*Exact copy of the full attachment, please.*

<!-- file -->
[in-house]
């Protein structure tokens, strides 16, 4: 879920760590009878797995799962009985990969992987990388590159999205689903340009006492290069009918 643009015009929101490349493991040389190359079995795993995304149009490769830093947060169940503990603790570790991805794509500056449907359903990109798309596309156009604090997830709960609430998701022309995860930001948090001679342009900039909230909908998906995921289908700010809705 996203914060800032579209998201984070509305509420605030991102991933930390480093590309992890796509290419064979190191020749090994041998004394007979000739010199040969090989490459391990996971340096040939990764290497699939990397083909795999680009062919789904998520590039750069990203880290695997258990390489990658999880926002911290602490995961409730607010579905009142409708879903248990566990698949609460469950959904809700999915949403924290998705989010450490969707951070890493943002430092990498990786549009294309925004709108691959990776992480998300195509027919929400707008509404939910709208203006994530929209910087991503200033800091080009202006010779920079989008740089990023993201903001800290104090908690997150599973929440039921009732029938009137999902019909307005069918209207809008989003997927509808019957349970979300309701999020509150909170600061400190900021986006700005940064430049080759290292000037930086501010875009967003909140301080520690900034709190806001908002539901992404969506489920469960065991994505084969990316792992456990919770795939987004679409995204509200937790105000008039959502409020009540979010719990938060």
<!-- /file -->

[in-house]
């Protein structure tokens, strides 16, 4: 879920760590009878797995799962009985990969992987990388590159999205689903340009006492290069009918 643009015009929101490349493991040389190359079995795993995304149009490769830093947060169940503990603790570790991805794509500056449907359903990109798309596309156009604090997830709960609430998701022309995860930001948090001679342009900039909230909908998906995921289908700010809705 996203914060800032579209998201984070509305509420605030991102991933930390480093590309992890796509290419064979190191020749090994041998004394007979000739010199040969090989490459391990996971340096040939990764290497699939990397083909795999680009062919789904998520590039750069990203880290695997258990390489990658999880926002911290602490995961409730607010579905009142409708879903248990566990698949609460469950959904809700999915949403924290998705989010450490969707951070890493943002430092990498990786549009294309925004709108691959990776992480998300195509027919929400707008509404939910709208203006994530929209910087991503200033800091080009202006010779920079989008740089990023993201903001800290104090908690997150599973929440039921009732029938009137999902019909307005069918209207809008989003997927509808019957349970979300309701999020509150909170600061400190900021986006700005940064430049080759290292000037930086501010875009967003909140301080520690900034709190806001908002539901992404969506489920469960065991994505084969990316792992456990919770795939987004679409995204509200937790105000008039959502409020009540979010719990938060």